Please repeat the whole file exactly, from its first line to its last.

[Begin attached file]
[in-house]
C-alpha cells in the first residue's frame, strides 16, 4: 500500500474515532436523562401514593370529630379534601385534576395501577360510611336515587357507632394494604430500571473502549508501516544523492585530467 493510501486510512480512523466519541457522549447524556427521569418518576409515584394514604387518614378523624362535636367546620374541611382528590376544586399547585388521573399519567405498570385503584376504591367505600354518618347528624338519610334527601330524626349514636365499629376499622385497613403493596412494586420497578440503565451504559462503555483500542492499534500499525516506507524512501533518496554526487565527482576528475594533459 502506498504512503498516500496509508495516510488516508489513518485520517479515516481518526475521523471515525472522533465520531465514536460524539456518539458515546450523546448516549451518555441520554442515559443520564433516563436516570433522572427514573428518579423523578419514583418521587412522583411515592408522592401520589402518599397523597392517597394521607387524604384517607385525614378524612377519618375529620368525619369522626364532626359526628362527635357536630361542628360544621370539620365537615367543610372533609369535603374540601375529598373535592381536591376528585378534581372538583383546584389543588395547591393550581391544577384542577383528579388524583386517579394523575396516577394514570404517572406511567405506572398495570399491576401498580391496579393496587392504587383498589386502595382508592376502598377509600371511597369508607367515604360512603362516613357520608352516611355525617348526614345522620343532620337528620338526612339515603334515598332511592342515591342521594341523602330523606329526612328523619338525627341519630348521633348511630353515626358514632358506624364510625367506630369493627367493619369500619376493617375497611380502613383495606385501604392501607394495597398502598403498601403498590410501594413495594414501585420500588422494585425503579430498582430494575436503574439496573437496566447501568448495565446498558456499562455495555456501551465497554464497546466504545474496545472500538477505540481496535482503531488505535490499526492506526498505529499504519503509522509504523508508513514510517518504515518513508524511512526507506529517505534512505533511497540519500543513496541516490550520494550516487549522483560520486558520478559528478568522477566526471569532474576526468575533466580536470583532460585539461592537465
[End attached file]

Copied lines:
[in-house]
C-alpha cells in the first residue's frame, strides 16, 4: 500500500474515532436523562401514593370529630379534601385534576395501577360510611336515587357507632394494604430500571473502549508501516544523492585530467 493510501486510512480512523466519541457522549447524556427521569418518576409515584394514604387518614378523624362535636367546620374541611382528590376544586399547585388521573399519567405498570385503584376504591367505600354518618347528624338519610334527601330524626349514636365499629376499622385497613403493596412494586420497578440503565451504559462503555483500542492499534500499525516506507524512501533518496554526487565527482576528475594533459 502506498504512503498516500496509508495516510488516508489513518485520517479515516481518526475521523471515525472522533465520531465514536460524539456518539458515546450523546448516549451518555441520554442515559443520564433516563436516570433522572427514573428518579423523578419514583418521587412522583411515592408522592401520589402518599397523597392517597394521607387524604384517607385525614378524612377519618375529620368525619369522626364532626359526628362527635357536630361542628360544621370539620365537615367543610372533609369535603374540601375529598373535592381536591376528585378534581372538583383546584389543588395547591393550581391544577384542577383528579388524583386517579394523575396516577394514570404517572406511567405506572398495570399491576401498580391496579393496587392504587383498589386502595382508592376502598377509600371511597369508607367515604360512603362516613357520608352516611355525617348526614345522620343532620337528620338526612339515603334515598332511592342515591342521594341523602330523606329526612328523619338525627341519630348521633348511630353515626358514632358506624364510625367506630369493627367493619369500619376493617375497611380502613383495606385501604392501607394495597398502598403498601403498590410501594413495594414501585420500588422494585425503579430498582430494575436503574439496573437496566447501568448495565446498558456499562455495555456501551465497554464497546466504545474496545472500538477505540481496535482503531488505535490499526492506526498505529499504519503509522509504523508508513514510517518504515518513508524511512526507506529517505534512505533511497540519500543513496541516490550520494550516487549522483560520486558520478559528478568522477566526471569532474576526468575533466580536470583532460585539461592537465